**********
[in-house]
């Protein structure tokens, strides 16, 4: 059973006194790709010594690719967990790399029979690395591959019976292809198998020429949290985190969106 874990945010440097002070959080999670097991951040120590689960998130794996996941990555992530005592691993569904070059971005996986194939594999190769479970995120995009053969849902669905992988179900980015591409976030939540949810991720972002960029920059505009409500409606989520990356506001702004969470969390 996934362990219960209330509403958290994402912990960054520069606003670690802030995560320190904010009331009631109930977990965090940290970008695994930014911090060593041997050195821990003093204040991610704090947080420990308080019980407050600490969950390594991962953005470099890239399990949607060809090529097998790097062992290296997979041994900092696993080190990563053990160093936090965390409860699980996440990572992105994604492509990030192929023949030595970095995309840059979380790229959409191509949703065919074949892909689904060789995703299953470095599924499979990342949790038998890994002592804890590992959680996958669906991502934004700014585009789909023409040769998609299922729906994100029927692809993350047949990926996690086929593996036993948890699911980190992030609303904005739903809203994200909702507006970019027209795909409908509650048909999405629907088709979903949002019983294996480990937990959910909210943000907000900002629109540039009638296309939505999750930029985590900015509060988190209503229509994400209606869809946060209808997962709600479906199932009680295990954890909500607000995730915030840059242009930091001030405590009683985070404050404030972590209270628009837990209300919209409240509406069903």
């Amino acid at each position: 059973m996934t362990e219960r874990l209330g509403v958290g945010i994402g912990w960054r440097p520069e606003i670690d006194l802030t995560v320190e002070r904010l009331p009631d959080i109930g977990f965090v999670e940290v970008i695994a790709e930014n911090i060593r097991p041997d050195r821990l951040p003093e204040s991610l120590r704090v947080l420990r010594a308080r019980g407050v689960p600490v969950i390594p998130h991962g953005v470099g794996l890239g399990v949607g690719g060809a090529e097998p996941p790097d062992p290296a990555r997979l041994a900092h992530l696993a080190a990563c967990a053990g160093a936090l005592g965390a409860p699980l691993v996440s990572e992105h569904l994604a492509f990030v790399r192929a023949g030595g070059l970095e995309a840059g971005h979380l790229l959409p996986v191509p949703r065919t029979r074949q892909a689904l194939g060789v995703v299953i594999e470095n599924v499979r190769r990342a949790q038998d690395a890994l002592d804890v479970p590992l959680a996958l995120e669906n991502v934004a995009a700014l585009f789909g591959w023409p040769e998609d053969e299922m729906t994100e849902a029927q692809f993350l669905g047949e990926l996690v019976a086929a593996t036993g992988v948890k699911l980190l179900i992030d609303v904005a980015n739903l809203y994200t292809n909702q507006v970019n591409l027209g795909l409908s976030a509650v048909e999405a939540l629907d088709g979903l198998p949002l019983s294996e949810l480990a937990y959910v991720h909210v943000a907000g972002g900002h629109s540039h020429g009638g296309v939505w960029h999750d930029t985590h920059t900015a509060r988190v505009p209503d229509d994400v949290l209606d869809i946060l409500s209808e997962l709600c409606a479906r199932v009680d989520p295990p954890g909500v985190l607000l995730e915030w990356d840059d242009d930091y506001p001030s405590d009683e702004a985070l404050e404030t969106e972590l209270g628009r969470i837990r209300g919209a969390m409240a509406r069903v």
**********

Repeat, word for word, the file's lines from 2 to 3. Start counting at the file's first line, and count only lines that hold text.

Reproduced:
């Protein structure tokens, strides 16, 4: 059973006194790709010594690719967990790399029979690395591959019976292809198998020429949290985190969106 874990945010440097002070959080999670097991951040120590689960998130794996996941990555992530005592691993569904070059971005996986194939594999190769479970995120995009053969849902669905992988179900980015591409976030939540949810991720972002960029920059505009409500409606989520990356506001702004969470969390 996934362990219960209330509403958290994402912990960054520069606003670690802030995560320190904010009331009631109930977990965090940290970008695994930014911090060593041997050195821990003093204040991610704090947080420990308080019980407050600490969950390594991962953005470099890239399990949607060809090529097998790097062992290296997979041994900092696993080190990563053990160093936090965390409860699980996440990572992105994604492509990030192929023949030595970095995309840059979380790229959409191509949703065919074949892909689904060789995703299953470095599924499979990342949790038998890994002592804890590992959680996958669906991502934004700014585009789909023409040769998609299922729906994100029927692809993350047949990926996690086929593996036993948890699911980190992030609303904005739903809203994200909702507006970019027209795909409908509650048909999405629907088709979903949002019983294996480990937990959910909210943000907000900002629109540039009638296309939505999750930029985590900015509060988190209503229509994400209606869809946060209808997962709600479906199932009680295990954890909500607000995730915030840059242009930091001030405590009683985070404050404030972590209270628009837990209300919209409240509406069903």
């Amino acid at each position: 059973m996934t362990e219960r874990l209330g509403v958290g945010i994402g912990w960054r440097p520069e606003i670690d006194l802030t995560v320190e002070r904010l009331p009631d959080i109930g977990f965090v999670e940290v970008i695994a790709e930014n911090i060593r097991p041997d050195r821990l951040p003093e204040s991610l120590r704090v947080l420990r010594a308080r019980g407050v689960p600490v969950i390594p998130h991962g953005v470099g794996l890239g399990v949607g690719g060809a090529e097998p996941p790097d062992p290296a990555r997979l041994a900092h992530l696993a080190a990563c967990a053990g160093a936090l005592g965390a409860p699980l691993v996440s990572e992105h569904l994604a492509f990030v790399r192929a023949g030595g070059l970095e995309a840059g971005h979380l790229l959409p996986v191509p949703r065919t029979r074949q892909a689904l194939g060789v995703v299953i594999e470095n599924v499979r190769r990342a949790q038998d690395a890994l002592d804890v479970p590992l959680a996958l995120e669906n991502v934004a995009a700014l585009f789909g591959w023409p040769e998609d053969e299922m729906t994100e849902a029927q692809f993350l669905g047949e990926l996690v019976a086929a593996t036993g992988v948890k699911l980190l179900i992030d609303v904005a980015n739903l809203y994200t292809n909702q507006v970019n591409l027209g795909l409908s976030a509650v048909e999405a939540l629907d088709g979903l198998p949002l019983s294996e949810l480990a937990y959910v991720h909210v943000a907000g972002g900002h629109s540039h020429g009638g296309v939505w960029h999750d930029t985590h920059t900015a509060r988190v505009p209503d229509d994400v949290l209606d869809i946060l409500s209808e997962l709600c409606a479906r199932v009680d989520p295990p954890g909500v985190l607000l995730e915030w990356d840059d242009d930091y506001p001030s405590d009683e702004a985070l404050e404030t969106e972590l209270g628009r969470i837990r209300g919209a969390m409240a509406r069903v």